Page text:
A consumer might not equate "breaking down" with financial savings.
However, starting a compost pile at home allows you to tap the natural
cycle of decomposition for benefits that include the reduced need —
and cost — for water, pesticides, and fertilizers in home gardens.
"Composting is, by definition, managed decomposition. Decomposition happens
anyway, but we can manage it for our purposes," says Adam Michaelides of
the Tompkins County Cornell Cooperative Extension. He advises learning a
system that is appropriate for individual needs determined by where and
how you live. It's relatively simple and cheap to begin. The biggest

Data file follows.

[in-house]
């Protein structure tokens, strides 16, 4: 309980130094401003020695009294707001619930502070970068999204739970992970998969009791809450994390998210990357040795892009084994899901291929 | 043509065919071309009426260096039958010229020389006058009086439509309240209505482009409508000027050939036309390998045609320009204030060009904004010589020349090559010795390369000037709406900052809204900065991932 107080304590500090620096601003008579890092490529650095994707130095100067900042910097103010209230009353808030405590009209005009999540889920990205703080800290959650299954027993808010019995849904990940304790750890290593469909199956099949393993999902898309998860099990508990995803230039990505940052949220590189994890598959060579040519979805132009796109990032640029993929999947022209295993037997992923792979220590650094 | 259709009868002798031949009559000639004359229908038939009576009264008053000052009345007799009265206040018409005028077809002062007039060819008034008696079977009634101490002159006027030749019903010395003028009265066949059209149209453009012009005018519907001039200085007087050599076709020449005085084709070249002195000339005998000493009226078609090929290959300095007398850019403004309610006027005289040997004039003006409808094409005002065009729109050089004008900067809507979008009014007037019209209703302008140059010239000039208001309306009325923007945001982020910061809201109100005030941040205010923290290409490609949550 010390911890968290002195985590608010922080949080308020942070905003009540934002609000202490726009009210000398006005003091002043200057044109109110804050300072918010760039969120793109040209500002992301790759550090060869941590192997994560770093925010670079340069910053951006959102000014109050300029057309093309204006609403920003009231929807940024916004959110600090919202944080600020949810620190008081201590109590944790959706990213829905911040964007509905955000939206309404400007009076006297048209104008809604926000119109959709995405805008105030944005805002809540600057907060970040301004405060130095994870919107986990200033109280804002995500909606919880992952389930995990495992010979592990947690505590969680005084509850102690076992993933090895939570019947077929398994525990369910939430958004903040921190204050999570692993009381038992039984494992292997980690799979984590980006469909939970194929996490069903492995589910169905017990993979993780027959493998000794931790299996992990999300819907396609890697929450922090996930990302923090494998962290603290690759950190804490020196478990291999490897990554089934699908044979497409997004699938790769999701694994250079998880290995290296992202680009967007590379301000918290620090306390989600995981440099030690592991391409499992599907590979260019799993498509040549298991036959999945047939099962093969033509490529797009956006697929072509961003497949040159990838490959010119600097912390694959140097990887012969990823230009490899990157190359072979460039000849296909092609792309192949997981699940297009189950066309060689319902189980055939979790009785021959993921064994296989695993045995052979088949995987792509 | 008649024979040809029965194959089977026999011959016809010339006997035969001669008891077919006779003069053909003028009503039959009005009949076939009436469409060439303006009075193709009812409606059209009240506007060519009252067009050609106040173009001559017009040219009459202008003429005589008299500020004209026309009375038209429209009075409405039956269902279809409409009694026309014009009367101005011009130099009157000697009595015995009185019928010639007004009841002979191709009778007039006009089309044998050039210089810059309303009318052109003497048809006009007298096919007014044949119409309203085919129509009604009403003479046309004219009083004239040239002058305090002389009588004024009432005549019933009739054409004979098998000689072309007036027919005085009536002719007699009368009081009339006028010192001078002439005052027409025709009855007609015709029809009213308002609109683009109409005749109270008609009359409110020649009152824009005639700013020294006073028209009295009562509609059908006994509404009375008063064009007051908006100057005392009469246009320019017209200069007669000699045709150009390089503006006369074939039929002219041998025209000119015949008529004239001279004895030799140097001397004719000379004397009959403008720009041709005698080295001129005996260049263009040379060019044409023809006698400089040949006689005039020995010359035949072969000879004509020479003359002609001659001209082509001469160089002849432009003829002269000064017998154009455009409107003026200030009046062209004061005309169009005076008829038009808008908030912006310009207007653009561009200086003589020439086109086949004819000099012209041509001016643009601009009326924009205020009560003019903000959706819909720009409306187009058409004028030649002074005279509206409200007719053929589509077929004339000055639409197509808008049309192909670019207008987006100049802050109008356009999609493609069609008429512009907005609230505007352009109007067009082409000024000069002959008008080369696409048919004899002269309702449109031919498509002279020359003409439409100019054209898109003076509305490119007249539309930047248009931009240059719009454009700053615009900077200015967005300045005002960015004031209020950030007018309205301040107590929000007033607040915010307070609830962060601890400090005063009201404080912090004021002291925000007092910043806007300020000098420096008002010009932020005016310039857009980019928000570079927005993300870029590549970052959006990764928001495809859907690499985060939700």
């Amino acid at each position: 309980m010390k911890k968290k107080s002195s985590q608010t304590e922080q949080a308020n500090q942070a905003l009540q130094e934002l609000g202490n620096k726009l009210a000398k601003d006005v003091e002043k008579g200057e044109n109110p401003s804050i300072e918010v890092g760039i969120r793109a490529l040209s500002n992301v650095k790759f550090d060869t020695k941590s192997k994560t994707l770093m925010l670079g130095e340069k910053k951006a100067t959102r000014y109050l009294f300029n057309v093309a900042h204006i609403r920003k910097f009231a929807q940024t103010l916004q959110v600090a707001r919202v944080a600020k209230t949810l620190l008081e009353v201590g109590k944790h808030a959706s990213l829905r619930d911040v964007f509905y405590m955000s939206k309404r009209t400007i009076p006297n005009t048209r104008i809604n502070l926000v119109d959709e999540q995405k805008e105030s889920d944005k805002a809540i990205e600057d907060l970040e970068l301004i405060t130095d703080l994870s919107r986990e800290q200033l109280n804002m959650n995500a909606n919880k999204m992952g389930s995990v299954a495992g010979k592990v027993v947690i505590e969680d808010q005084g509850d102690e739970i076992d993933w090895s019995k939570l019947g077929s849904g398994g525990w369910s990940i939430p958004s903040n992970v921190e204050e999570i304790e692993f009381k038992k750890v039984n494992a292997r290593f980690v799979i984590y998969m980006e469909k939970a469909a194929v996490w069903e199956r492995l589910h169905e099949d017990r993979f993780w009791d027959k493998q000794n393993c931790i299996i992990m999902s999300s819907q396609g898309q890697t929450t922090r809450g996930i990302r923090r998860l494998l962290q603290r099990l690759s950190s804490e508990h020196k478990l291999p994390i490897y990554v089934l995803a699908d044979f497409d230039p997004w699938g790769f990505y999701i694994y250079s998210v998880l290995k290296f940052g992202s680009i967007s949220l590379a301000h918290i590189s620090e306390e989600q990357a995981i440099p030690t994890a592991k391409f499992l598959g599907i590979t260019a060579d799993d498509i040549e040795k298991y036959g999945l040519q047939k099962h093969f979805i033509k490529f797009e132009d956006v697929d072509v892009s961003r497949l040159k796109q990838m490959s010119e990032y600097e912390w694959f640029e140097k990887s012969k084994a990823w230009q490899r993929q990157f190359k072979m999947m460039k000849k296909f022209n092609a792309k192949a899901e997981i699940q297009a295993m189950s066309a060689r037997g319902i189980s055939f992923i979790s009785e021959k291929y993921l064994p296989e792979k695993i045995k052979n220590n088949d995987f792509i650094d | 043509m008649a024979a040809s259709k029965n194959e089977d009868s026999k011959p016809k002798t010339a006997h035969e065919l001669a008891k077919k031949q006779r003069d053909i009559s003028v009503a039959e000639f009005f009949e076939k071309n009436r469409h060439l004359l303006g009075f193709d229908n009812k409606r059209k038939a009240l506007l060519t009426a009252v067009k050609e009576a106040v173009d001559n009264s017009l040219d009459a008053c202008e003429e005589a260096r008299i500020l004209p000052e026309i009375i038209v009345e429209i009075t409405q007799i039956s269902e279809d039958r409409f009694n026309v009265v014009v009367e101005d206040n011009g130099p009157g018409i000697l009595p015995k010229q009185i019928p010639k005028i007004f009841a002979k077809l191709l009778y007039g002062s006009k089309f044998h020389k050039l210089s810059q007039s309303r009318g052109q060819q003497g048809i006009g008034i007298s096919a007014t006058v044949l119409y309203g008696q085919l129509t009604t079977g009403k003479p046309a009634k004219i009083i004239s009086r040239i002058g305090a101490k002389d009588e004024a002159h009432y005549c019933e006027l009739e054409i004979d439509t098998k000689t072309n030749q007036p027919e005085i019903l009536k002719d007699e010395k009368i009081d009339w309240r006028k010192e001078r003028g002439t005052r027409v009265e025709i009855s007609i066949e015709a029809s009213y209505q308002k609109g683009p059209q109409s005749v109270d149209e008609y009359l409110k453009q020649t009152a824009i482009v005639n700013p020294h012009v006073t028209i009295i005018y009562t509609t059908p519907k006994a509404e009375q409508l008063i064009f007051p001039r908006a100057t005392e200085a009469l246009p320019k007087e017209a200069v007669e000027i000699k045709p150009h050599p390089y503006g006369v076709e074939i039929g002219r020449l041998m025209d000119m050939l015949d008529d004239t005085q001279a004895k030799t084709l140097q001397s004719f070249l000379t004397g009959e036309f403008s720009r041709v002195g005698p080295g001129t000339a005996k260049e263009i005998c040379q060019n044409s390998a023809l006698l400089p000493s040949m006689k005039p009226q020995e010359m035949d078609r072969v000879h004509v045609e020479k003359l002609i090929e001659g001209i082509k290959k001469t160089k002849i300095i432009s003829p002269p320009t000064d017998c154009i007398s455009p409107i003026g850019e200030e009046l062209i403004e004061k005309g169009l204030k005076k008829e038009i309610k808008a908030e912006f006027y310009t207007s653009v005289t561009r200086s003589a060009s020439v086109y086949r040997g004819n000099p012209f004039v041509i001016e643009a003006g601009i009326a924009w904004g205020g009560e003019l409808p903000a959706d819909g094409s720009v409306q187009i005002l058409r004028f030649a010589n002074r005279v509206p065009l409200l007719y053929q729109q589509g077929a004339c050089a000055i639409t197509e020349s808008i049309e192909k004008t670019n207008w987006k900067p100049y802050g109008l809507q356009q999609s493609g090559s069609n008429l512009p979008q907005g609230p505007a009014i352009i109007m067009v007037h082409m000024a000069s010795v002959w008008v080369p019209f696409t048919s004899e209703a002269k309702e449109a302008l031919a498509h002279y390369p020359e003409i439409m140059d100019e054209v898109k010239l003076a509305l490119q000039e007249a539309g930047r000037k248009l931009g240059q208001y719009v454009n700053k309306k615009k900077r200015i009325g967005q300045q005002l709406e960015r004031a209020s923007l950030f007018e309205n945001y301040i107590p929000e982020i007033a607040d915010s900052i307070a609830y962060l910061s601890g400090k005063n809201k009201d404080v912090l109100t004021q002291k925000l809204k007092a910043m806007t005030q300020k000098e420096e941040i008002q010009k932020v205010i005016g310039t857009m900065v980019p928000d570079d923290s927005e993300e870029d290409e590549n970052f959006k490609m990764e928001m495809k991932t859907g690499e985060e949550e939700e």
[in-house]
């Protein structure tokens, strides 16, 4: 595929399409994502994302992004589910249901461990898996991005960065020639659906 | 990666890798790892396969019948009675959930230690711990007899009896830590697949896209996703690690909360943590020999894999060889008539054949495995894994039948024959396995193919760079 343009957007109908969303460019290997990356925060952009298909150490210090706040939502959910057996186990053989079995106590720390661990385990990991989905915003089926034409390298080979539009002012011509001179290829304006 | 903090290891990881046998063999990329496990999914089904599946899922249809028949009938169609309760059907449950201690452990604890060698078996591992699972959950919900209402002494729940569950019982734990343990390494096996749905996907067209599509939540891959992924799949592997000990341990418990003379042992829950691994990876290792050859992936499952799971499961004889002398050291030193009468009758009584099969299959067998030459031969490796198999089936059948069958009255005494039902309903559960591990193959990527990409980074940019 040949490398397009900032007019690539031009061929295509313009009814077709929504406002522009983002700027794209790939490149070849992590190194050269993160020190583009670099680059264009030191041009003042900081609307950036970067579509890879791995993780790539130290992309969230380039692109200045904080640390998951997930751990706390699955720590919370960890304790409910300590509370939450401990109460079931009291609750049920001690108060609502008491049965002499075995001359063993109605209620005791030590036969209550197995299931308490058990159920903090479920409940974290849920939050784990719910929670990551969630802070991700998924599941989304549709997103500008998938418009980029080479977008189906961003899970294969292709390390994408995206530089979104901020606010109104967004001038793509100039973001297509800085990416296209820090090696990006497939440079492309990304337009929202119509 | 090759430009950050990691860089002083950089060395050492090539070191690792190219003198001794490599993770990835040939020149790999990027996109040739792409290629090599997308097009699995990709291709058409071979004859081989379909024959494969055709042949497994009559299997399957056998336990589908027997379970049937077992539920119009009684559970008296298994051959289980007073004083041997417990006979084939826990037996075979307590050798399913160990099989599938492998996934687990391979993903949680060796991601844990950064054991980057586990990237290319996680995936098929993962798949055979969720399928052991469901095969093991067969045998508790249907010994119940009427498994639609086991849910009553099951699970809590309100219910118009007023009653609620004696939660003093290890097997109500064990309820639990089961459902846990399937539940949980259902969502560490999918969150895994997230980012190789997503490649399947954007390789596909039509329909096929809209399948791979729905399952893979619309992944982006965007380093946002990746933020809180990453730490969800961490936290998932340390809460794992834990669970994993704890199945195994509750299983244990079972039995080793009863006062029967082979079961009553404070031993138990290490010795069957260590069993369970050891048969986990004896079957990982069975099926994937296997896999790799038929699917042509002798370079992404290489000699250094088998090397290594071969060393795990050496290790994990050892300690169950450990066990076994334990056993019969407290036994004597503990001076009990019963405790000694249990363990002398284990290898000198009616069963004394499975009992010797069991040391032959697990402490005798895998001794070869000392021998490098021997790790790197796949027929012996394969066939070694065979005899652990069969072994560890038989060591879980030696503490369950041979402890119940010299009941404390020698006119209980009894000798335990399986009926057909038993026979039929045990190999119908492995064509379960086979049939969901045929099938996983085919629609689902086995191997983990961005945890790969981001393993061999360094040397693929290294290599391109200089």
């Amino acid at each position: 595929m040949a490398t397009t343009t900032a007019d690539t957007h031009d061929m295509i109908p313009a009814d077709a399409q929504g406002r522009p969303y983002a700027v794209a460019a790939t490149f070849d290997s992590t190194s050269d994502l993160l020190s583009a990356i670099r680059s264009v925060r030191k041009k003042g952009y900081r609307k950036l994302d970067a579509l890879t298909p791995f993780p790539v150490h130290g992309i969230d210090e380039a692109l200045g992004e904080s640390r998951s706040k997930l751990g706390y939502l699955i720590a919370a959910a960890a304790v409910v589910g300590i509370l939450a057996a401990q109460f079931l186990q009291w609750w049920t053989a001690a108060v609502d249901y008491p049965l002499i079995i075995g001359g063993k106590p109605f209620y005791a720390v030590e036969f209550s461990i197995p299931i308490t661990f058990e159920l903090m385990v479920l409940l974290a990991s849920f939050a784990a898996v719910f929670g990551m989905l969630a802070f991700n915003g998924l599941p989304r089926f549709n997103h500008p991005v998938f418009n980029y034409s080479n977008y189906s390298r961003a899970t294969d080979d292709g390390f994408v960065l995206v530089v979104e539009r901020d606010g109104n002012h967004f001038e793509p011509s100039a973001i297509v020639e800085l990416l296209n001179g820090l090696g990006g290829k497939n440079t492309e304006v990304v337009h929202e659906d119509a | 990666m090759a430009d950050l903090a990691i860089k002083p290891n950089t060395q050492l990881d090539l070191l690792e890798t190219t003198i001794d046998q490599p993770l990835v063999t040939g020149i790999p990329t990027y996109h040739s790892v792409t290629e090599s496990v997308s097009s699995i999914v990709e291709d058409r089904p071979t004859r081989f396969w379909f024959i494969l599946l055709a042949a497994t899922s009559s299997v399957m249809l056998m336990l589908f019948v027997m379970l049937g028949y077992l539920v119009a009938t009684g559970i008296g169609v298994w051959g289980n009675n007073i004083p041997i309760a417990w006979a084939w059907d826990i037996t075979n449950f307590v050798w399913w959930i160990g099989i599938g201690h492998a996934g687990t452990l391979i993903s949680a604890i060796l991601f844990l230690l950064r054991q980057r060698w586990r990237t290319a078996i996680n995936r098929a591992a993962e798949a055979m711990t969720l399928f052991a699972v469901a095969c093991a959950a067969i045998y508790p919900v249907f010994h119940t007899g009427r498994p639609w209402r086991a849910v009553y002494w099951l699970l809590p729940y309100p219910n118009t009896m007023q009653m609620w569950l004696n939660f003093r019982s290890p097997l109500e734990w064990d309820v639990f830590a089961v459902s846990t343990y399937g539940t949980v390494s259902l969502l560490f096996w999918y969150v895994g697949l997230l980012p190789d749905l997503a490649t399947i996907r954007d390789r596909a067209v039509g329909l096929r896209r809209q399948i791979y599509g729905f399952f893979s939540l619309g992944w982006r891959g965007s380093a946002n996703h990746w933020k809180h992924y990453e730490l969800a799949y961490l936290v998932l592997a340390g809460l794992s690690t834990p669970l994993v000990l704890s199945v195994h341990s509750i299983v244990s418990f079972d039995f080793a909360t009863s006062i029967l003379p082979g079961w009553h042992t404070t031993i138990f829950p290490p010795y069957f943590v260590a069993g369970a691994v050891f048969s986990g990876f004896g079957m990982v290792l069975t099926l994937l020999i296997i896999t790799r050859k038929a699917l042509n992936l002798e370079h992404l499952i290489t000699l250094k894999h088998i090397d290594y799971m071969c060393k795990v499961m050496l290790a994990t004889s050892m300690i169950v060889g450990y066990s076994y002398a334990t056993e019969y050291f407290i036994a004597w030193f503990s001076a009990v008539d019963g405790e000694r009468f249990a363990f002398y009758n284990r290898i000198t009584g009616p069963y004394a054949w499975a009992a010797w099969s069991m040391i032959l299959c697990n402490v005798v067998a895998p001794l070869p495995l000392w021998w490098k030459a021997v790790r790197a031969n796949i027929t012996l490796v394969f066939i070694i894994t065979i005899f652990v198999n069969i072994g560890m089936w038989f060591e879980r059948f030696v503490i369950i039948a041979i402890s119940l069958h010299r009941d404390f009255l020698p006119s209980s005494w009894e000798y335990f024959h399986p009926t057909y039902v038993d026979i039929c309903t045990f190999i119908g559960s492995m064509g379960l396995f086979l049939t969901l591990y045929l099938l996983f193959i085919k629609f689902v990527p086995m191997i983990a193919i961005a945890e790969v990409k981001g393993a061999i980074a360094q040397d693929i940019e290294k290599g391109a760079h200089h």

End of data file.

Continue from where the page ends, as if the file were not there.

investment is time: It takes six months to a year for compost to be ready
One method favored by Michaelides is to use welded wire mesh bound in an
upright cylinder. Layer sticks at the bottom to create space for drainage
and airflow, essential for good, stench-free compost. Begin your composting
layers with "browns" — any carbon-rich, porous material like dried leaves
or woodchips. Then throw in your "greens" — plant material, food
scraps (no meat, bones, dairy, or oils), even manure. Add another layer of
browns. The ratio of browns to greens should ideally be about 2:1 or 3:1.
A wealth of information is available about good composting practices. The
CCE of Tompkins County has a terrific fact sheet available at its website,
which you can find at
by clicking on "compost." You can also check out
For additional information, go to the New York Department of Environmental
and the Environmental Protection Agency (epa.gov).